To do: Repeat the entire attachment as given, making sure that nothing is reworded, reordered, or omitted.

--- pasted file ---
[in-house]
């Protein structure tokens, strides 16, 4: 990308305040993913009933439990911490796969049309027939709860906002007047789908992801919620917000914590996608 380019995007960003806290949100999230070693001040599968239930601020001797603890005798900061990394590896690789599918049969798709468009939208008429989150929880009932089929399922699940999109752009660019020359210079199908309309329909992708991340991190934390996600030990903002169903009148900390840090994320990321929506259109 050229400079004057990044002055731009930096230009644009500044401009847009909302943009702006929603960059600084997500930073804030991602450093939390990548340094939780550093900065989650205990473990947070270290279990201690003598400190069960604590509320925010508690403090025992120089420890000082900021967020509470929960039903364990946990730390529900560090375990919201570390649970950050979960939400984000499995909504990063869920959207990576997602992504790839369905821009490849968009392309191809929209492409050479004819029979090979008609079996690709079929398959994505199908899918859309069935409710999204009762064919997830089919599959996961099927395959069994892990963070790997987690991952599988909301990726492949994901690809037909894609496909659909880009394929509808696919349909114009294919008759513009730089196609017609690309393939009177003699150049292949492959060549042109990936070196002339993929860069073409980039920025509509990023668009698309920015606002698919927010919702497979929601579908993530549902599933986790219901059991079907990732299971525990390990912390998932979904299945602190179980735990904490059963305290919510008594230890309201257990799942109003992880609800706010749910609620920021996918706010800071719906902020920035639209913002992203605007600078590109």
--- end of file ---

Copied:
[in-house]
């Protein structure tokens, strides 16, 4: 990308305040993913009933439990911490796969049309027939709860906002007047789908992801919620917000914590996608 380019995007960003806290949100999230070693001040599968239930601020001797603890005798900061990394590896690789599918049969798709468009939208008429989150929880009932089929399922699940999109752009660019020359210079199908309309329909992708991340991190934390996600030990903002169903009148900390840090994320990321929506259109 050229400079004057990044002055731009930096230009644009500044401009847009909302943009702006929603960059600084997500930073804030991602450093939390990548340094939780550093900065989650205990473990947070270290279990201690003598400190069960604590509320925010508690403090025992120089420890000082900021967020509470929960039903364990946990730390529900560090375990919201570390649970950050979960939400984000499995909504990063869920959207990576997602992504790839369905821009490849968009392309191809929209492409050479004819029979090979008609079996690709079929398959994505199908899918859309069935409710999204009762064919997830089919599959996961099927395959069994892990963070790997987690991952599988909301990726492949994901690809037909894609496909659909880009394929509808696919349909114009294919008759513009730089196609017609690309393939009177003699150049292949492959060549042109990936070196002339993929860069073409980039920025509509990023668009698309920015606002698919927010919702497979929601579908993530549902599933986790219901059991079907990732299971525990390990912390998932979904299945602190179980735990904490059963305290919510008594230890309201257990799942109003992880609800706010749910609620920021996918706010800071719906902020920035639209913002992203605007600078590109």